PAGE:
Battery rule will cost US$1billion of pain

SHIPPERS, freight forwarders and airlines have reacted with anger and dismay to the latest ill-conceived proposed legislation from US lawmakers. Following on from the farce of the 100 per cent screening ruling, the industry is again set to absorb massive extra costs should the proposal become law.

Plans for new regulations governing the transportation of lithium batteries by air, threaten to take a heavy toll on airlines and cause severe headaches for shippers and forwarders.

This announced proposal exposes the complete lack of lobbying power associations such as IATA and TIACA have in the corridors of power – especially in the US. Once again the industry is having to fight for a more logical and workable solution at a late stage following the failure of its associations to influence government policy.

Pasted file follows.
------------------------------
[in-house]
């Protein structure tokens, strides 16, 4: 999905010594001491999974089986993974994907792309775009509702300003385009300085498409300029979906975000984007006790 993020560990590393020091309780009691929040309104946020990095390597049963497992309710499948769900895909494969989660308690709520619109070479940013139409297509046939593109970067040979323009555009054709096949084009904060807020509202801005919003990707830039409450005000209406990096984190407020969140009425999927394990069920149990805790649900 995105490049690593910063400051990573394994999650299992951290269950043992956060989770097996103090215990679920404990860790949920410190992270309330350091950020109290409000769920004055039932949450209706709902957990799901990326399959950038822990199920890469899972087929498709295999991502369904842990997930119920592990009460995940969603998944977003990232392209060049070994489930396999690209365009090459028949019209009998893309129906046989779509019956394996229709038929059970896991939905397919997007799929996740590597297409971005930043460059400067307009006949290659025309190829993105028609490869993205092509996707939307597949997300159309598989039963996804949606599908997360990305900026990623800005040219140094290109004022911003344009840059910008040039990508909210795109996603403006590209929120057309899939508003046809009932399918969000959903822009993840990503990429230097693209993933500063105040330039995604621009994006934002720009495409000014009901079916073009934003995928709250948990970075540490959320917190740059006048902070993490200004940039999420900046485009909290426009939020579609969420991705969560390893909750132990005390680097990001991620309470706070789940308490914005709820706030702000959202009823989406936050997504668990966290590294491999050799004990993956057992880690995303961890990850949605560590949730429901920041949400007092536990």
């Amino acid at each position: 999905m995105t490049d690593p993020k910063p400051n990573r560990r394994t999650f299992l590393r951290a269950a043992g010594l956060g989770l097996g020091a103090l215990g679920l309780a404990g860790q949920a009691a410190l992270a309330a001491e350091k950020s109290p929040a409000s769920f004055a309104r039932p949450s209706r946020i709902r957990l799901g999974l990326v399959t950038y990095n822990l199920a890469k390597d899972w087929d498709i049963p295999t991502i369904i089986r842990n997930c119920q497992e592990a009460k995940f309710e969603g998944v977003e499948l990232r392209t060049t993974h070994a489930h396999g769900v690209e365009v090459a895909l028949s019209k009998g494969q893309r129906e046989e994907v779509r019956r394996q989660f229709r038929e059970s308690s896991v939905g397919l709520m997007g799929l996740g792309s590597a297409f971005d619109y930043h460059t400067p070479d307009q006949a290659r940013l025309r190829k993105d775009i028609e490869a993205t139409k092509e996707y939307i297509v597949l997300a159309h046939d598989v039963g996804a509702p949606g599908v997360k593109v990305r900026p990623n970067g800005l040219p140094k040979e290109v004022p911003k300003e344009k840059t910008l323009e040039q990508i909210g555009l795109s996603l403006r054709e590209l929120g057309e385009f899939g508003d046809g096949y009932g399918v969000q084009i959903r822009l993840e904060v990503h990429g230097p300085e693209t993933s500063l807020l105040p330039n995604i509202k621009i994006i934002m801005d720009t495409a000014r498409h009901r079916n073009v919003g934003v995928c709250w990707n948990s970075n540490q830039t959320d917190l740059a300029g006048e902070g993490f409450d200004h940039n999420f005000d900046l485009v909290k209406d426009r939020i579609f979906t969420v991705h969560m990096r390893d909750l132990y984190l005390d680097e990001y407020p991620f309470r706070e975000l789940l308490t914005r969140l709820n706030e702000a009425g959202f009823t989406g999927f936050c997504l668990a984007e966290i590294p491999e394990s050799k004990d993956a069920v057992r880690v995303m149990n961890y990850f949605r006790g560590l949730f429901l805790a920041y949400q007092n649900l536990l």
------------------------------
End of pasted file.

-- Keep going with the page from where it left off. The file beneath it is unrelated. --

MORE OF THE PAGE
Belatedly, industry bodies as well as individual carriers and agents, are urging the US Department of Transportation (DoT) not to go ahead with its proposed rule changes, which aim to reclassify lithium batteries as hazardous cargo subject to hazmat regulations. “We see a danger that from the new rules significant operational and commercial problems could arise,” declared a spokesman for Lufthansa Cargo. “The new regulation could result in that significantly fewer electronic goods – like cell phones, laptops and relevant accessories – could be moved by airfreight.”

For the full story read the free latest digital edition of Air Cargo News, dated 19 April, here.

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